Why you need to learn to code if you work in tech

If you work in tech, you need to know how to code. This doesn’t mean you need to be a programmer. It doesn’t mean you need to be writing code everyday, or that you need to learn every coding language there is. What it does mean is that you need to learn to understand code.

There’s been an ongoing debate, especially since Codecademy introduced its CodeYear program, over the idea that everyone needs to learn to code – whether you work in the tech industry or not. Many have agreed with this, although some say that it will only lead to more mediocre (or bad) code being produced.

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While this is a fair point, what’s missing from the argument is the idea that learning to code doesn’t necessarily mean you need to be (or want to be) a programmer. Learning to code can be purely to gain understanding of coding and how programming languages are used.

This is what everyone working in tech needs to know, and why we all need to learn to code.

You’ll be better at your job

Whether you work in sales, marketing or customer support, or you’re a co-founder who does a bit of everything, you’ll do a better job if you understand code.

If you understand the backend of your product, you’ll have a better idea of what your customers need and how they’re going to use it. You can provide clearer, more effective information about it and you will be able to go further with your customer support before running to the devs for help.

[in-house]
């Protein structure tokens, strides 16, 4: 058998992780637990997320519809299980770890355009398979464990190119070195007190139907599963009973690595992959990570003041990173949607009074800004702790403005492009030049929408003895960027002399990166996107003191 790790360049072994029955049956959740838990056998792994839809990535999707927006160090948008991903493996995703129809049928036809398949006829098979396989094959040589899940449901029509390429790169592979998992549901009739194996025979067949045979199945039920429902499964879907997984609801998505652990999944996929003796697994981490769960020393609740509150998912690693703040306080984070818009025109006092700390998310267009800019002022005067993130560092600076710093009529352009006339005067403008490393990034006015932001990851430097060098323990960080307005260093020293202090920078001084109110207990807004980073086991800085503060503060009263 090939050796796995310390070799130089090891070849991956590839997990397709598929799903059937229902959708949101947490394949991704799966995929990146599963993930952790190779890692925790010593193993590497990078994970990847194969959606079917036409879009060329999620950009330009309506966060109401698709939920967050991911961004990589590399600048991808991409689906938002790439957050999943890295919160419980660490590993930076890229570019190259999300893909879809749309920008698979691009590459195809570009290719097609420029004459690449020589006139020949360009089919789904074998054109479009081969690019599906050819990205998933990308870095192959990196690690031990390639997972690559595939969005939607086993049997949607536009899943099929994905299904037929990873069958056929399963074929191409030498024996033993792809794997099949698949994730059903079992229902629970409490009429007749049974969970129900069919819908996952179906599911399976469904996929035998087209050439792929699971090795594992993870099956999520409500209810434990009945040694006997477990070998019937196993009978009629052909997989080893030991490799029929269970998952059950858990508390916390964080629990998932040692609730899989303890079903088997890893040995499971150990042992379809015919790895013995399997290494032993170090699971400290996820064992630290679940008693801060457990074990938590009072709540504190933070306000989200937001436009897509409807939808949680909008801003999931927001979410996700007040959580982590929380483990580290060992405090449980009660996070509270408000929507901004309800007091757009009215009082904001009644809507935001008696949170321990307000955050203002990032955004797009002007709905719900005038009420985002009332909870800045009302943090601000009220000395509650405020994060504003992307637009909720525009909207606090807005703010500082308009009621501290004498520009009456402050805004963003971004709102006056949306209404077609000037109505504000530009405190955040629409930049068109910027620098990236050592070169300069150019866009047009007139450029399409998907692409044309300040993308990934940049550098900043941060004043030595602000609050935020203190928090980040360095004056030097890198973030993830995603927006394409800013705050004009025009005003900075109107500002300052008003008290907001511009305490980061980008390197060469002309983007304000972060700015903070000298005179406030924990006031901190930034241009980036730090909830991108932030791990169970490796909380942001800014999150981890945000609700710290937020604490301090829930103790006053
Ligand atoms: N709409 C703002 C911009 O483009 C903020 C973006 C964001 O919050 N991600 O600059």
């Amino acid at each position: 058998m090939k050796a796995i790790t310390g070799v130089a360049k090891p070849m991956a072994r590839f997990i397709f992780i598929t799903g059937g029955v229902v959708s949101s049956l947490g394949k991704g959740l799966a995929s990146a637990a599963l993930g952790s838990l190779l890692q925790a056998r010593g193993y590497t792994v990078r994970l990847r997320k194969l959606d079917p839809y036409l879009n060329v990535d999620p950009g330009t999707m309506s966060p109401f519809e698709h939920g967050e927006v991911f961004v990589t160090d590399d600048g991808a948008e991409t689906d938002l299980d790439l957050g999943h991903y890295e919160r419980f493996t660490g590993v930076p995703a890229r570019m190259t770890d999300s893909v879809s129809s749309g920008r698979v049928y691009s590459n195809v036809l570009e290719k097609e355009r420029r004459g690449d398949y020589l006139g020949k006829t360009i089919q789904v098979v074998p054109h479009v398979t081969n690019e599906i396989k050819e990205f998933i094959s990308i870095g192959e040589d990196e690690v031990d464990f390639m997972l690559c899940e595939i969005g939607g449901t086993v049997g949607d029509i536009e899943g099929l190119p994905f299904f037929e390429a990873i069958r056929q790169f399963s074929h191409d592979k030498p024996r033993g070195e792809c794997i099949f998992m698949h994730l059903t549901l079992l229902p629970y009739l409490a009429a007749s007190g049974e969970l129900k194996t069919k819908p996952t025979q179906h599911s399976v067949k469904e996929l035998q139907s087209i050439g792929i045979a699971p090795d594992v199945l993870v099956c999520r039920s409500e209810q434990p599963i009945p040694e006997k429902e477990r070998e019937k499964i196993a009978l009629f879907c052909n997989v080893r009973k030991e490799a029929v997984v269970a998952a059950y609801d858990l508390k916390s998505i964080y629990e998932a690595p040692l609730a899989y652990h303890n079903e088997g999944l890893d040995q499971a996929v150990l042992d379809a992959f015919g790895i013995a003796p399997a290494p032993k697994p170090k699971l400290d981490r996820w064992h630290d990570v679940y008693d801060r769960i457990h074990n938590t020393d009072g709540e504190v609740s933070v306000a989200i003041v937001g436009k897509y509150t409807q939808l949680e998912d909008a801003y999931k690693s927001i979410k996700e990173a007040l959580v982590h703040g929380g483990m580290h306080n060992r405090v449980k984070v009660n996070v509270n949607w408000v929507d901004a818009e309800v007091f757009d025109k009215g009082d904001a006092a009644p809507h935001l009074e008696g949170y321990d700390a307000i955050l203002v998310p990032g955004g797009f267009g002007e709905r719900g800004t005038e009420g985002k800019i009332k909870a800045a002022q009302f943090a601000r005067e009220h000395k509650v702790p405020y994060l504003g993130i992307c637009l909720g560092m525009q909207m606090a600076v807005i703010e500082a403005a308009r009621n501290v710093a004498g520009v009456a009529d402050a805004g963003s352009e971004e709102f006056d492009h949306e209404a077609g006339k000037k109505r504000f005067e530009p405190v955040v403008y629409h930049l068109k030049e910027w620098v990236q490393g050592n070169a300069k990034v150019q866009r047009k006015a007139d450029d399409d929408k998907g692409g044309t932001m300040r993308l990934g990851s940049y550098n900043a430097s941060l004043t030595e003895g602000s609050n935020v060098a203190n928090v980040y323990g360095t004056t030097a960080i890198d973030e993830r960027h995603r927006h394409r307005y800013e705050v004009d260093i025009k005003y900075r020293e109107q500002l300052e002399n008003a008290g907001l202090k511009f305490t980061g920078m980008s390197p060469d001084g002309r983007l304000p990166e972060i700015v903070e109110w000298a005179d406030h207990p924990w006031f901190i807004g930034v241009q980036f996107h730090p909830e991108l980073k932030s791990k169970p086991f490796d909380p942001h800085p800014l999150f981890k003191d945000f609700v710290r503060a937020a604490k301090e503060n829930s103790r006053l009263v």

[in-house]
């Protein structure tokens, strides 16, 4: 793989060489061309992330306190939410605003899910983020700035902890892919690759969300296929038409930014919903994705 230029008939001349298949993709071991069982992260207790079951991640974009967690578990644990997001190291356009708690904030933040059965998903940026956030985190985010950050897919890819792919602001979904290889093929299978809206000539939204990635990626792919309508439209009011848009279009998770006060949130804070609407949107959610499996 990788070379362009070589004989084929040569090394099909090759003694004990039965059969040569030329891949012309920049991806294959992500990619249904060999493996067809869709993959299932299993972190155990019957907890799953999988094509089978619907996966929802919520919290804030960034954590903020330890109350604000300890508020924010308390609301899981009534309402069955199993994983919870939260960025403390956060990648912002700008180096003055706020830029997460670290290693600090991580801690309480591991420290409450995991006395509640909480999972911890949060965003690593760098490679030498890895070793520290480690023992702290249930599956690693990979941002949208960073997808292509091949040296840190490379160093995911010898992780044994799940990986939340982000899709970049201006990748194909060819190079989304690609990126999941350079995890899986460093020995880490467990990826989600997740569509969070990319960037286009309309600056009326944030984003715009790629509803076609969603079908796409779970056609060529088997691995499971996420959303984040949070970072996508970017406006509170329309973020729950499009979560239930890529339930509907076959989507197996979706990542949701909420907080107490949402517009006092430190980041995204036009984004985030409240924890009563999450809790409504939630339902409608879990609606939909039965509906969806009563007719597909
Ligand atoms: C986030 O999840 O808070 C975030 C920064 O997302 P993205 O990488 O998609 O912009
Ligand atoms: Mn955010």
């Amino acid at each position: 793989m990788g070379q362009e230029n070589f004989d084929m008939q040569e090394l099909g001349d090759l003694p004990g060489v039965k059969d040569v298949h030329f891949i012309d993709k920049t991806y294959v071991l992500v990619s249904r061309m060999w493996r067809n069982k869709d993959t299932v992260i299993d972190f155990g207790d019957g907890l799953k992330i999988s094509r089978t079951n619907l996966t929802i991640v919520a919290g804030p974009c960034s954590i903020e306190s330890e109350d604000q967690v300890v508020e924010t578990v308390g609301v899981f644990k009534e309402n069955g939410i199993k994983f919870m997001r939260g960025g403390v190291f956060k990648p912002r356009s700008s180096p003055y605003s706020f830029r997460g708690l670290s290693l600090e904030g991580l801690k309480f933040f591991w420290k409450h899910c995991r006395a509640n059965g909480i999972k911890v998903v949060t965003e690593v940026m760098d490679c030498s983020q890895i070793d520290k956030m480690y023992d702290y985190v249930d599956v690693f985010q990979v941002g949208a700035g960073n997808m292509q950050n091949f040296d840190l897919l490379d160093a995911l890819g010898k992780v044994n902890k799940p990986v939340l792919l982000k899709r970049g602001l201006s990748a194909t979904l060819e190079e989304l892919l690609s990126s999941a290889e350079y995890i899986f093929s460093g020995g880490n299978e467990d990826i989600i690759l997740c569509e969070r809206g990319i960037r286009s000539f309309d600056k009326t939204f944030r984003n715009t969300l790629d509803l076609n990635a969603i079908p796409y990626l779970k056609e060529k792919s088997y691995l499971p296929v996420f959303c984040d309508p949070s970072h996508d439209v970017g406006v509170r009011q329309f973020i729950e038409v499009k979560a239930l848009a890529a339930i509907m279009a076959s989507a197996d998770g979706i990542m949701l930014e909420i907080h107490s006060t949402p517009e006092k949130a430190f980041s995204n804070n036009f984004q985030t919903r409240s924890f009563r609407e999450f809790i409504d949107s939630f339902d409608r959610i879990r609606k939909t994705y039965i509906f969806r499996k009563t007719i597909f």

You’ll also have a better understanding of what may or may not be possible for your product. With no coding experience, it’s very difficult to effectively gauge the possibilities of adding, removing or changing features. Just a little understanding of how the backend works will bring you out of the dark – a little, at least.

In both of these cases, you’ll be wasting less time. Whether it’s figuring things out on your own, or just filtering questions and suggestions before sending requests to your devs, everyone will appreciate the improved efficiency.

You’ll communicate better with your team

Talking to someone in your company about what they do is difficult if you don’t understand it. Even more so if you need to collaborate to achieve a result.

By learning how programming works, you are learning the “language of the developer”. You can speak to them in their native tongue! Sure, you won’t be as fluent as they are, but you’ll be able to get your point across without your developers having to translate everything you say.

Knowing how code works also gives you a leg up when it comes to general communication with your dev team: you’ll have a better idea of their mindset and how they approach the product. You’ll understand (somewhat, at least) what they do all day, how they make the product do what it does, and why they are important.

You’ll be more powerful

When you have no idea what it means to write, fix or implement code, you position yourself as an outsider in the tech industry. You become Jen, from The IT Crowd: the clown of the team who has no idea what everyone else does. The one on whom the geeks get to play pranks like these:

Jen gets tricked into warning everyone at a board meeting not to type ‘google’ into Google, lest they break the internet.

Jen gets tricked into presenting a black box to company shareholders as ‘the internet’ (after being granted permission by The Elders Of The Internet, of course).

Jen gets ridiculed for not knowing what a browser is, and for having a laptop from the exorcist.

You don’t want to be Jen. Especially if you work in tech.

Having even a basic understanding of what it means to be a programmer gives you special powers – the ability to engage coders in conversation and hold your ground. It will save you from being left in the dark, in the corner, by yourself, protecting ‘the internet’ from flash photography and loud voices.

Everybody code now

I can’t say definitively that ‘everyone should learn to code.’ I think should is a dirty word, and nobody can tell you what’s right for you. I also have to agree with Jeff that more code isn’t necessarily a good thing.

I do think that learning to understand code would benefit everyone who works in tech.